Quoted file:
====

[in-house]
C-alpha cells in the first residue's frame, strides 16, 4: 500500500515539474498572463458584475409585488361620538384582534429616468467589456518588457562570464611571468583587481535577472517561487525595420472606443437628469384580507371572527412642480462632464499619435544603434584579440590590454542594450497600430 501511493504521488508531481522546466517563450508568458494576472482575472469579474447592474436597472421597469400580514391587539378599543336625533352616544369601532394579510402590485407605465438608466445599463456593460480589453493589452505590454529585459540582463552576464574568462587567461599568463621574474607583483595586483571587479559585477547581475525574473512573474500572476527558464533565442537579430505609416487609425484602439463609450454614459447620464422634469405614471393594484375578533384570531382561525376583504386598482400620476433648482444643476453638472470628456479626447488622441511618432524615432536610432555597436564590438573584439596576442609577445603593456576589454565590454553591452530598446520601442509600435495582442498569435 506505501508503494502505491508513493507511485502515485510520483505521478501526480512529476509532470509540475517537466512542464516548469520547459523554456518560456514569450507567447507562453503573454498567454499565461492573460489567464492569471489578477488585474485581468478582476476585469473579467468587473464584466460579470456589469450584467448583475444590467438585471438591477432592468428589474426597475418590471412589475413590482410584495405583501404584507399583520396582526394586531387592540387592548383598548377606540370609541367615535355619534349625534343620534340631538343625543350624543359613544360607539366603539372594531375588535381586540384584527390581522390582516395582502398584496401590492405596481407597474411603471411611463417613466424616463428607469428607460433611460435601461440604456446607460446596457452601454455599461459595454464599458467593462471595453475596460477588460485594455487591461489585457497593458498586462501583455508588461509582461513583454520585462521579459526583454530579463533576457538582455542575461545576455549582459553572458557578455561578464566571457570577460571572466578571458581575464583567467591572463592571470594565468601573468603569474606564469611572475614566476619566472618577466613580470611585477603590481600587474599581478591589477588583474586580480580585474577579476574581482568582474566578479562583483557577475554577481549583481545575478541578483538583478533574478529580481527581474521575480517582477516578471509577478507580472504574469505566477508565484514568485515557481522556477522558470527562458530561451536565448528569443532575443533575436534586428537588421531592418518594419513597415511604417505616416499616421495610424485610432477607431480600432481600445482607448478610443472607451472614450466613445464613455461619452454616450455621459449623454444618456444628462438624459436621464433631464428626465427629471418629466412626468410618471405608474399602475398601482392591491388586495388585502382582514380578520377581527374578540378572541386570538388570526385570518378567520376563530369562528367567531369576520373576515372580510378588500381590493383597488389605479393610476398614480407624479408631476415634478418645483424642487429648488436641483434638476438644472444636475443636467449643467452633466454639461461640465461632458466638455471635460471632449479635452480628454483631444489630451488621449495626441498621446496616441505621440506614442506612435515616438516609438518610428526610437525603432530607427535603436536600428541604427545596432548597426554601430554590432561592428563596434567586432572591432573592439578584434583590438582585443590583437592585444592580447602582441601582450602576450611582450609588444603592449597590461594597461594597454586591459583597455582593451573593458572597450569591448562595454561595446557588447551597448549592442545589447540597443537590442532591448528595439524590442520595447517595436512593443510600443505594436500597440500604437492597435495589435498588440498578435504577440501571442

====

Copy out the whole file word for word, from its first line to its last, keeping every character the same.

[in-house]
C-alpha cells in the first residue's frame, strides 16, 4: 500500500515539474498572463458584475409585488361620538384582534429616468467589456518588457562570464611571468583587481535577472517561487525595420472606443437628469384580507371572527412642480462632464499619435544603434584579440590590454542594450497600430 501511493504521488508531481522546466517563450508568458494576472482575472469579474447592474436597472421597469400580514391587539378599543336625533352616544369601532394579510402590485407605465438608466445599463456593460480589453493589452505590454529585459540582463552576464574568462587567461599568463621574474607583483595586483571587479559585477547581475525574473512573474500572476527558464533565442537579430505609416487609425484602439463609450454614459447620464422634469405614471393594484375578533384570531382561525376583504386598482400620476433648482444643476453638472470628456479626447488622441511618432524615432536610432555597436564590438573584439596576442609577445603593456576589454565590454553591452530598446520601442509600435495582442498569435 506505501508503494502505491508513493507511485502515485510520483505521478501526480512529476509532470509540475517537466512542464516548469520547459523554456518560456514569450507567447507562453503573454498567454499565461492573460489567464492569471489578477488585474485581468478582476476585469473579467468587473464584466460579470456589469450584467448583475444590467438585471438591477432592468428589474426597475418590471412589475413590482410584495405583501404584507399583520396582526394586531387592540387592548383598548377606540370609541367615535355619534349625534343620534340631538343625543350624543359613544360607539366603539372594531375588535381586540384584527390581522390582516395582502398584496401590492405596481407597474411603471411611463417613466424616463428607469428607460433611460435601461440604456446607460446596457452601454455599461459595454464599458467593462471595453475596460477588460485594455487591461489585457497593458498586462501583455508588461509582461513583454520585462521579459526583454530579463533576457538582455542575461545576455549582459553572458557578455561578464566571457570577460571572466578571458581575464583567467591572463592571470594565468601573468603569474606564469611572475614566476619566472618577466613580470611585477603590481600587474599581478591589477588583474586580480580585474577579476574581482568582474566578479562583483557577475554577481549583481545575478541578483538583478533574478529580481527581474521575480517582477516578471509577478507580472504574469505566477508565484514568485515557481522556477522558470527562458530561451536565448528569443532575443533575436534586428537588421531592418518594419513597415511604417505616416499616421495610424485610432477607431480600432481600445482607448478610443472607451472614450466613445464613455461619452454616450455621459449623454444618456444628462438624459436621464433631464428626465427629471418629466412626468410618471405608474399602475398601482392591491388586495388585502382582514380578520377581527374578540378572541386570538388570526385570518378567520376563530369562528367567531369576520373576515372580510378588500381590493383597488389605479393610476398614480407624479408631476415634478418645483424642487429648488436641483434638476438644472444636475443636467449643467452633466454639461461640465461632458466638455471635460471632449479635452480628454483631444489630451488621449495626441498621446496616441505621440506614442506612435515616438516609438518610428526610437525603432530607427535603436536600428541604427545596432548597426554601430554590432561592428563596434567586432572591432573592439578584434583590438582585443590583437592585444592580447602582441601582450602576450611582450609588444603592449597590461594597461594597454586591459583597455582593451573593458572597450569591448562595454561595446557588447551597448549592442545589447540597443537590442532591448528595439524590442520595447517595436512593443510600443505594436500597440500604437492597435495589435498588440498578435504577440501571442